October 5, 2021
On a warm and sunny July 22, Margaret O’Regan led several schoolchildren through Cochrane Ranche on a nature-filled adventure learning about Alberta’s history. Here’s how it went:
What could be better than time spent with a bunch of lovely kids hiking in a gorgeous valley, through the tall conifers with their gnarled roots, up along the ridges overlooking the valley, and spending time at a museum of western heritage (The Stockmen’s) that allows kids to touch everything, and even to try on cowboy hats, boots and chaps? In my books, it was a great adventure. From the kids’ point of view, I think it was pretty good too. They all seemed to have fun.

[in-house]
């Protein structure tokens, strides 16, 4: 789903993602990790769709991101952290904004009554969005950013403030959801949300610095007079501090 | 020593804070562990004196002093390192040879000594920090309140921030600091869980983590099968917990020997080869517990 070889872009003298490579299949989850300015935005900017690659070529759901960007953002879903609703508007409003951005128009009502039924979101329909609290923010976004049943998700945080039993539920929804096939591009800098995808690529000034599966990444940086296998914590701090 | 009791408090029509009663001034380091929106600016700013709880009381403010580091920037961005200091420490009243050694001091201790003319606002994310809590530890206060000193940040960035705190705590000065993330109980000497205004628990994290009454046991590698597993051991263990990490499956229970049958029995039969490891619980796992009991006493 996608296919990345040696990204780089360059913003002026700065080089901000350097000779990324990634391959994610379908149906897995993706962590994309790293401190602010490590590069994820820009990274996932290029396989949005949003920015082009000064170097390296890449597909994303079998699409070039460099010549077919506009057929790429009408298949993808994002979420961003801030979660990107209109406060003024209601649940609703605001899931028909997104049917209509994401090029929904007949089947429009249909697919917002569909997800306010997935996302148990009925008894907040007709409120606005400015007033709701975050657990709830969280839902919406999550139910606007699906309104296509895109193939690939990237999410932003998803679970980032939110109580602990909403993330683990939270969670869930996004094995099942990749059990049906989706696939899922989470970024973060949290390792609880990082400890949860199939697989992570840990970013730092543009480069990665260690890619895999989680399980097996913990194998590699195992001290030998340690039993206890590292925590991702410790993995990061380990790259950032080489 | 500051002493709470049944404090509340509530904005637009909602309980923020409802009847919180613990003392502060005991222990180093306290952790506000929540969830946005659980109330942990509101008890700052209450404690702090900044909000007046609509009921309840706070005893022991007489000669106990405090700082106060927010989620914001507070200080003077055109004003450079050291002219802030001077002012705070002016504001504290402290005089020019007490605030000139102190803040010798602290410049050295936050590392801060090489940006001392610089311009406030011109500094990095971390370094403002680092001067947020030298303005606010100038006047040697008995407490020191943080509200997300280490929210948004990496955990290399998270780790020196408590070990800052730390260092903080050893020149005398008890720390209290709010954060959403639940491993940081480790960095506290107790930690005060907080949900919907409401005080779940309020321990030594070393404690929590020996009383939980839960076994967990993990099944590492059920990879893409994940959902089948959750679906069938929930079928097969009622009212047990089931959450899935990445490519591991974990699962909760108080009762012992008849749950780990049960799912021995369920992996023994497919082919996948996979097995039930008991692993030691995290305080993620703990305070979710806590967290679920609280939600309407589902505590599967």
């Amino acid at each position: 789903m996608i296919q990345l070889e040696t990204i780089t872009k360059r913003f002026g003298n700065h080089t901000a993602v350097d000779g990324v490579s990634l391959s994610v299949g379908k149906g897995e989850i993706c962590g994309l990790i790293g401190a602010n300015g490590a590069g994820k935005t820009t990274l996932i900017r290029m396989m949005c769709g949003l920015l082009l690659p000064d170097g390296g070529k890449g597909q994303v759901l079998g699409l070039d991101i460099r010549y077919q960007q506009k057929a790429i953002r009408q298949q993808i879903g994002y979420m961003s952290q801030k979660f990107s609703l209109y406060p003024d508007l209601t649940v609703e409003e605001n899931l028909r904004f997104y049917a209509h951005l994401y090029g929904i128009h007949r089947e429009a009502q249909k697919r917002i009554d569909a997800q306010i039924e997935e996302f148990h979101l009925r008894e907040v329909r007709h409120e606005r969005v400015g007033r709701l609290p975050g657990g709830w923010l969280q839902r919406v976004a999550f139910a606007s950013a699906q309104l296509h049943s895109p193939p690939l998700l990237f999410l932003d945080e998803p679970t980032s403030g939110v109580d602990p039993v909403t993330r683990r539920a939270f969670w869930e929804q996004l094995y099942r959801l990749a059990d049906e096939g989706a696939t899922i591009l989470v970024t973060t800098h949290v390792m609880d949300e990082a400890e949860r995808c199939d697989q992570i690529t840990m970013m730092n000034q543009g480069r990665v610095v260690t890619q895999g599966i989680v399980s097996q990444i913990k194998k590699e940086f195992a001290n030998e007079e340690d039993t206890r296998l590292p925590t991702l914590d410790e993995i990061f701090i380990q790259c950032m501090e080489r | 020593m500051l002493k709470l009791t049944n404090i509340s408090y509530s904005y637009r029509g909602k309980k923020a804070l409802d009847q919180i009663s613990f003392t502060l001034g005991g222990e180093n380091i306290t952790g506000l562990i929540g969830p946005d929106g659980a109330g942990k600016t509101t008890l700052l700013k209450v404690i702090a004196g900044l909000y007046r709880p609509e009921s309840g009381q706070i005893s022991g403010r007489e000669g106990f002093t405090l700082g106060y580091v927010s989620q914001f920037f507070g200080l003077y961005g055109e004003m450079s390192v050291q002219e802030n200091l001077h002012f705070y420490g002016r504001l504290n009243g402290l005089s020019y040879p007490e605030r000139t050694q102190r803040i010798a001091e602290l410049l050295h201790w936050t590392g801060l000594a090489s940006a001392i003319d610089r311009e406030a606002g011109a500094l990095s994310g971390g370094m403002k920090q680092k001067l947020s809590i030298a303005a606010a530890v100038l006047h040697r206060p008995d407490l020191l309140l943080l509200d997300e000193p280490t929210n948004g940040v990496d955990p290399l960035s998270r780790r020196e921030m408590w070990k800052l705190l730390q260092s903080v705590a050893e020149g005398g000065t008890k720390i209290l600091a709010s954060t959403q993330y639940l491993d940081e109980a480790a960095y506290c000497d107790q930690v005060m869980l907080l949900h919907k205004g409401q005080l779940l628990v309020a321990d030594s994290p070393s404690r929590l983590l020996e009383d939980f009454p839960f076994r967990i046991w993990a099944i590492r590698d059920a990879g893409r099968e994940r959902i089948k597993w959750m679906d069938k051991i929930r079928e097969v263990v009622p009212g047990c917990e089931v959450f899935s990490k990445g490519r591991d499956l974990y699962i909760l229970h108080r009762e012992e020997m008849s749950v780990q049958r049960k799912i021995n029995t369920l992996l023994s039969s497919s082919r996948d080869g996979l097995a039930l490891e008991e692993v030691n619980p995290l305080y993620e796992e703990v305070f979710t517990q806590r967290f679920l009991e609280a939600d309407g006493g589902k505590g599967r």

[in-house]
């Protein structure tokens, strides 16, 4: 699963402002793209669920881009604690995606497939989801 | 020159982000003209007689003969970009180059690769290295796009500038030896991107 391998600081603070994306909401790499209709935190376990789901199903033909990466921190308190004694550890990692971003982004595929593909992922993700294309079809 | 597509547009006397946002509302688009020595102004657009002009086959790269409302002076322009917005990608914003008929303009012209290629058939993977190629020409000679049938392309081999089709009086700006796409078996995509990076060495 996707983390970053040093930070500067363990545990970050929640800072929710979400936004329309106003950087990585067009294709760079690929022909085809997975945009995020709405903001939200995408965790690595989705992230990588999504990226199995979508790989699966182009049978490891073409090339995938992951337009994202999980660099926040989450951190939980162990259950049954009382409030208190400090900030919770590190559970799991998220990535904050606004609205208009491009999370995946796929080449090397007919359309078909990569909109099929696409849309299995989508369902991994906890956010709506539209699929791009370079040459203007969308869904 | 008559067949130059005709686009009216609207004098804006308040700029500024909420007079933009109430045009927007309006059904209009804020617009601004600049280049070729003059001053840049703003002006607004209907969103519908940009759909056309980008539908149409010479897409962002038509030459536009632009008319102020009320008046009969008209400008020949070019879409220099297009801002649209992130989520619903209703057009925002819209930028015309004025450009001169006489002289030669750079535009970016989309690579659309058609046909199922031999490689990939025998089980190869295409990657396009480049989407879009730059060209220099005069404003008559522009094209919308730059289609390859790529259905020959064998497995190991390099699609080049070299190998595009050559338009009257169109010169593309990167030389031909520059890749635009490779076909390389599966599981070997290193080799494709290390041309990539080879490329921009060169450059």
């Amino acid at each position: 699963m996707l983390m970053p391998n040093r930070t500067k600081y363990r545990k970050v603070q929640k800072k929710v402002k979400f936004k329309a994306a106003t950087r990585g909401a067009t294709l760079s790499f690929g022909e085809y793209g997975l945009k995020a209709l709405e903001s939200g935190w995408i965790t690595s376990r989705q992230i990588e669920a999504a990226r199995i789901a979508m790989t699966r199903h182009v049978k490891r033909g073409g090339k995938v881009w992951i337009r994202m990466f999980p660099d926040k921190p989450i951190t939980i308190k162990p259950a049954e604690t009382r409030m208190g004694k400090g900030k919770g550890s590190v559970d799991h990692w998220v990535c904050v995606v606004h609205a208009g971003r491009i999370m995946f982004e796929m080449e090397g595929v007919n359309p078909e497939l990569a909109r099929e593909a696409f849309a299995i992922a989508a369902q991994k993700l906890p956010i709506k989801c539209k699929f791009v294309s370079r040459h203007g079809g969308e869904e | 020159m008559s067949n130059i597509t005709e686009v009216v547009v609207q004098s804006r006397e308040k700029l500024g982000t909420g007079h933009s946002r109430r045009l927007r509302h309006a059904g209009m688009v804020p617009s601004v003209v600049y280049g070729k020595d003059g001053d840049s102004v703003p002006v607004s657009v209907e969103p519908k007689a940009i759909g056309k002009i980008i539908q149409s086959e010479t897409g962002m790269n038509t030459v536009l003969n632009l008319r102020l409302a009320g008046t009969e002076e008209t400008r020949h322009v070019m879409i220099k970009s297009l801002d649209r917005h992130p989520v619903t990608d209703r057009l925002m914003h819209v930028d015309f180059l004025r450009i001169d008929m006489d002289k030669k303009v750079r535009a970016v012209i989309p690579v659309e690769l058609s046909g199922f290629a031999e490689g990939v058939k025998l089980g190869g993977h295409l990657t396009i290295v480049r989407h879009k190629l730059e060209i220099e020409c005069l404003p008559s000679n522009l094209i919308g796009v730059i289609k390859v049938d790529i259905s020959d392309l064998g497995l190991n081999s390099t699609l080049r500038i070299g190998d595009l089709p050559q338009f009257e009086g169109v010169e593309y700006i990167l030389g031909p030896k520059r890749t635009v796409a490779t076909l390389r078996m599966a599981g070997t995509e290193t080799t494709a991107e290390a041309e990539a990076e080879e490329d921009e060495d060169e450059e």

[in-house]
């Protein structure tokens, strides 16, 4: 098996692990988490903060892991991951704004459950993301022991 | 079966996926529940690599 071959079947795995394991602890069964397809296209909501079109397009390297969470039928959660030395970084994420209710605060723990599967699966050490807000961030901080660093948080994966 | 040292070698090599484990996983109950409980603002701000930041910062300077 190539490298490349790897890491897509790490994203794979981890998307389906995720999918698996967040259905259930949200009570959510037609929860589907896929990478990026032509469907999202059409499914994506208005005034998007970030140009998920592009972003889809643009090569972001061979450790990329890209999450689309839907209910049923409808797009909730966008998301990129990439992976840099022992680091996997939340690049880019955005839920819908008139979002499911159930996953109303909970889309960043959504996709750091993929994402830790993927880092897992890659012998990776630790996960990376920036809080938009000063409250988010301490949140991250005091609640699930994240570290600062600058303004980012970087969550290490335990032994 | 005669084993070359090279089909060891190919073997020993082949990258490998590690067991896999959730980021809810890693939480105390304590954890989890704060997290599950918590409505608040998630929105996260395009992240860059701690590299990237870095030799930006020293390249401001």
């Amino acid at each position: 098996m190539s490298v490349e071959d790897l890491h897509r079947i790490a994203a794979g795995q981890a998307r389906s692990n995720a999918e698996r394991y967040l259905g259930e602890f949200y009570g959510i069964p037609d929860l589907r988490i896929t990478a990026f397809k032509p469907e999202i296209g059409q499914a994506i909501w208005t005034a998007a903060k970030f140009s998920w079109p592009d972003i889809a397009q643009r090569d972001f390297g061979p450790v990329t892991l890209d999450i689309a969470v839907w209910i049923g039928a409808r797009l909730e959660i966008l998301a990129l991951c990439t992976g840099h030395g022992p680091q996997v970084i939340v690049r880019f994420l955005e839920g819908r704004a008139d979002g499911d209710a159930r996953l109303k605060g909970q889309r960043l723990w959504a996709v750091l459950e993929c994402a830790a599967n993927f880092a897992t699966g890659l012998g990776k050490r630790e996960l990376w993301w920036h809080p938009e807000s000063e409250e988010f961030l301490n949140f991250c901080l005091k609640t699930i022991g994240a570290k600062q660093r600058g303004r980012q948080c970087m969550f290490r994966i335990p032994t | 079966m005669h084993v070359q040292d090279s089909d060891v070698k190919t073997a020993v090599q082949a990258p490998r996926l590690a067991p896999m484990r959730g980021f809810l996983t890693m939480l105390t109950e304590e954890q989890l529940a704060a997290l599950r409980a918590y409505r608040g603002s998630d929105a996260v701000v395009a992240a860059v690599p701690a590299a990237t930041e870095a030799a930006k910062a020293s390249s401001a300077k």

At the outset, equipped with magnifying glasses, they were very enthusiastic about checking out the finer details of flowers, leaves and seed heads, conifer needles, bark and lichen. They were eager, looked out for each other, and shared their discoveries with each other: the shimmering spider web, the water striders, slugs, insects, a dead bee (that was taken home by one young adventurer to be added to his collection of bees – dead ones), the insect that looked as pretty as a butterfly but lay its wings flat like a moth (a buttermoth perhaps?), the raven calls, and grasshopper chirrups, the feel of sticky tree sap, and the scent of wild thyme. They helped each other clamber up amongst the great roots of the tree known as the Grandfather Tree (why not Grandmother?), each one testing their own capacities; they got dirty, washed hands in the stream, chased uphill and down. At the museum, they dressed up in cowboy gear, posing for photos, and took in the displays of everything and anything to do with ranching, including some incredibly ornate saddles, horseshoes that seemed impossibly large, and beautiful bronze statues. Following that, the Man of Vision statue, standing on a cliff overlooking the valley, is a natural magnet: here the kids posed for photos with the huge metal horse. Close by, the wooden stairway that descends into the valley was the last chance to use up some energy before reaching the end of our adventure: the kids challenged themselves to climb as fast as possible down and up the steep steps. Some of the kids went up and down multiple times! Though we didn’t see any of the herons, hawks or owls that live in the valley, we did get a peek at an owl’s nest hidden amongst the branches of a big spruce, and the kids each got to bring home an owl pellet (courtesy of a local wildlife refuge) to dissect in quieter moments at home. I am so impressed at the good humour, curiosity and caring that the kids displayed throughout our adventure. They certainly made it a trip to remember!